“Raed,” 28, is an Arab who studied in Saudi Arabia and is waiting to renew his residency. He spoke to Foreign Policy on condition of anonymity to avoid “getting into trouble” with Saudi authorities upon his return. “Of course we did drugs; that was the only thing we could do,” he said of his time in Riyadh. “We were bored out of our minds. 

“We couldn’t talk to girls, or go for a movie, or go to a pub for a beer. We were only allowed to have coffee at Starbucks, drive around, and go to restaurants in a mall—but that too not as a single man. We were all on Afghan hash and many of my friends still are.” 

Drug trafficking is punishable by death in Saudi Arabia, but in most cases the authorities opt for a slap on the wrist approach with young people, letting them off the hook with a warning. And the cultural acceptance for khat and cannabis is such that many young Saudis think narcotics are acceptable in Islam.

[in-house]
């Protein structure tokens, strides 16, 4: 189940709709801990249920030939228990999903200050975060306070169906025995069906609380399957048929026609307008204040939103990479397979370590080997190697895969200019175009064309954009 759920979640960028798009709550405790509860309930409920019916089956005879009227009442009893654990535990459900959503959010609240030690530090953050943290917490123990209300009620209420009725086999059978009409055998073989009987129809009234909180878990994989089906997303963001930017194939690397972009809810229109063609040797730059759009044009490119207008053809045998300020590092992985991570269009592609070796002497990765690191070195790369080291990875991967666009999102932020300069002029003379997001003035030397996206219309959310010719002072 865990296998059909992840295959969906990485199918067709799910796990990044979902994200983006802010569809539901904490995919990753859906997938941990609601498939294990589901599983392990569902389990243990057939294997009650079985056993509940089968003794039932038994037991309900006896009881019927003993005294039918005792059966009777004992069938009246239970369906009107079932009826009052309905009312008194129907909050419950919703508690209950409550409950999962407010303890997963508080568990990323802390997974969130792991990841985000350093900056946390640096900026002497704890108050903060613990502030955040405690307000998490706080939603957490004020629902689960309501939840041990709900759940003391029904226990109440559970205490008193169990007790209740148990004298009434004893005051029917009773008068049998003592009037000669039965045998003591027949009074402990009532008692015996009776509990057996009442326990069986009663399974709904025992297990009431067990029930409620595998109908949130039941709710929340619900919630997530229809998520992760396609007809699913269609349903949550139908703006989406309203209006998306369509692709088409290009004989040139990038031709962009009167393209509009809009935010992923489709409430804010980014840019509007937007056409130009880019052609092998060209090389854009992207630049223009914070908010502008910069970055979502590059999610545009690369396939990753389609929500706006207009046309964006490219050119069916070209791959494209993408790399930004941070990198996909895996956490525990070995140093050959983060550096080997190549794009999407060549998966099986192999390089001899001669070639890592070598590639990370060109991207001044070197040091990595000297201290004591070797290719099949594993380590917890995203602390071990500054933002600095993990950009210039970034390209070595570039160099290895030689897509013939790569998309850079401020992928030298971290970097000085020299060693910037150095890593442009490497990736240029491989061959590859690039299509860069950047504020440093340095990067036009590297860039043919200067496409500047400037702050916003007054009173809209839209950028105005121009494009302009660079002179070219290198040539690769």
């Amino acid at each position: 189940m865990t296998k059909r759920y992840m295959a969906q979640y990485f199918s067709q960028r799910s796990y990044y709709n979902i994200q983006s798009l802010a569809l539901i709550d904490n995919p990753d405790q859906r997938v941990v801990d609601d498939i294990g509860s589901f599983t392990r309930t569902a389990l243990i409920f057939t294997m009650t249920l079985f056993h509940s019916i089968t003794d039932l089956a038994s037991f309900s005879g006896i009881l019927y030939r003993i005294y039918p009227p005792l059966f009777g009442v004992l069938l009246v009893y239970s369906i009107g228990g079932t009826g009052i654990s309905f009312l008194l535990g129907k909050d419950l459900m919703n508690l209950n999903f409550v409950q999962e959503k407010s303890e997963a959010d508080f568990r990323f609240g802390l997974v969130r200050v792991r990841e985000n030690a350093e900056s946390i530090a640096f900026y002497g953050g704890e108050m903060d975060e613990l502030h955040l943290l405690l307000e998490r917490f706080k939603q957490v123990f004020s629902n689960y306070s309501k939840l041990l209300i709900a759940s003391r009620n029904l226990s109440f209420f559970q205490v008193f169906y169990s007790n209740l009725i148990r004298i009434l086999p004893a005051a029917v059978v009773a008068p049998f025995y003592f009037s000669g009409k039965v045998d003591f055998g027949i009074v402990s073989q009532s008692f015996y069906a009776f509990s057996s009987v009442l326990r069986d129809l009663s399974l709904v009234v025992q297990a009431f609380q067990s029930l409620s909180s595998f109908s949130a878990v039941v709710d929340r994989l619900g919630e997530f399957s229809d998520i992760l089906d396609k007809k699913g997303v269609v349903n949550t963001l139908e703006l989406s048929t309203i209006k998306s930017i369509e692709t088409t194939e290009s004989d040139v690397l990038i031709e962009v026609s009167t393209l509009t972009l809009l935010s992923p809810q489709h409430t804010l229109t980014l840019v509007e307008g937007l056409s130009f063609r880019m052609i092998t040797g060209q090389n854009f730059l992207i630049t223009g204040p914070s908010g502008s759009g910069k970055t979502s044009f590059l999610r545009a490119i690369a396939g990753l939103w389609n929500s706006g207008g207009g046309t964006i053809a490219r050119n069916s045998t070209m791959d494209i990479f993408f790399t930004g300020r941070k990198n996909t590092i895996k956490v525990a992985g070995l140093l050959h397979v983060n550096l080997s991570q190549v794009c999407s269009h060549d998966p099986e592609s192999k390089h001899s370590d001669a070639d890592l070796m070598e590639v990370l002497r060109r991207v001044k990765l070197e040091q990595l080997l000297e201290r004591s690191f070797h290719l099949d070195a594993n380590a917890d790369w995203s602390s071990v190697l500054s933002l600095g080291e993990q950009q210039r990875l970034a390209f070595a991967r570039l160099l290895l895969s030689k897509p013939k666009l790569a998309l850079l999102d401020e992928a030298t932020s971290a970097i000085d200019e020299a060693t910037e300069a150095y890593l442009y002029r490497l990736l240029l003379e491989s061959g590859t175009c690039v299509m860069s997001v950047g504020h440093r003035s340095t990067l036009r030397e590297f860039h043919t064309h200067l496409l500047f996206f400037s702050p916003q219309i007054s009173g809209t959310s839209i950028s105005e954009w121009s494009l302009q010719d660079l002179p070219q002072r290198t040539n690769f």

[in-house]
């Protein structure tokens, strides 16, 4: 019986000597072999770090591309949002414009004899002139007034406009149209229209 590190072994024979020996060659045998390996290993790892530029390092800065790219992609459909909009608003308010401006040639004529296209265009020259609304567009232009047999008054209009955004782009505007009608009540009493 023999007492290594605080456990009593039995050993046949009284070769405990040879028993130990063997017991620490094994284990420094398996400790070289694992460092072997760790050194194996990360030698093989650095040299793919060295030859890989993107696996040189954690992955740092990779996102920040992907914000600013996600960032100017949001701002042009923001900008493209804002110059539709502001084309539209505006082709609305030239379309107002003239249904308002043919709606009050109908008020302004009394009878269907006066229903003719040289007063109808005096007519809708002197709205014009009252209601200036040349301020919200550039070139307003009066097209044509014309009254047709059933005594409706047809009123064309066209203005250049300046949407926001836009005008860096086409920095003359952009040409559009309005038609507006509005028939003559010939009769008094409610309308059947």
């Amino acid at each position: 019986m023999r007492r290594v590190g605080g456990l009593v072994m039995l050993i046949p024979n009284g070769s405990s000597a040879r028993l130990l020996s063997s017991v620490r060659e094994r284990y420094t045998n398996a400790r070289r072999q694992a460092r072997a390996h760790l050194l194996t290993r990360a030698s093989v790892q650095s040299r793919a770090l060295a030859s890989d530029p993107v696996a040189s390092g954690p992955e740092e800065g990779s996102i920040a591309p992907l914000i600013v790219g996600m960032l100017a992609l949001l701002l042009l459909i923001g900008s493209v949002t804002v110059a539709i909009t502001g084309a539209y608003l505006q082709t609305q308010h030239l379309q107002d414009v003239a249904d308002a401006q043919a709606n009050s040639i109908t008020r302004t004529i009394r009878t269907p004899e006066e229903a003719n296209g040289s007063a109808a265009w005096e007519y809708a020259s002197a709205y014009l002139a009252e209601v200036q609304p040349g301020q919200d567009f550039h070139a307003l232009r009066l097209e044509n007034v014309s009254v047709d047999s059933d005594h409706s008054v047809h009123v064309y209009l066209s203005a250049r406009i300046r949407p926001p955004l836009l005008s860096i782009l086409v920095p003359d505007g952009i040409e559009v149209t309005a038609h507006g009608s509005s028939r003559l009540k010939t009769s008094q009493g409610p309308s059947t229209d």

Informing the people of the harmful effects drugs cause is already a tough challenge for Saudi authorities; even harder is fighting the well-connected tribes who get bags full of money for facilitating the passage and distribution of drugs. 

The smugglers have gotten smarter too. For instance, since the Saudis banned agricultural imports from Lebanon, Captagon producers have come up with ingenious hiding places. They have hidden the pills inside furniture and even water pumps. 

Raed said that drugs could perhaps never be eliminated entirely, regardless of social and legal pressure to be pious. Indeed, he figured consumption would go down if Saudi society were to open up. “Now when I go back, I feel it’s a different Saudi Arabia,” he said. “Just a little better, but that means a lot in the Saudi context. I am based in Lebanon for now, where most of the hash that Saudis consume probably comes from, and maybe Captagon too, but I don’t have to do drugs here because life is fun.” 

Anchal Vohra is a columnist for Foreign Policy and a freelance TV correspondent and commentator on the Middle East based in Beirut. Twitter: @anchalvohra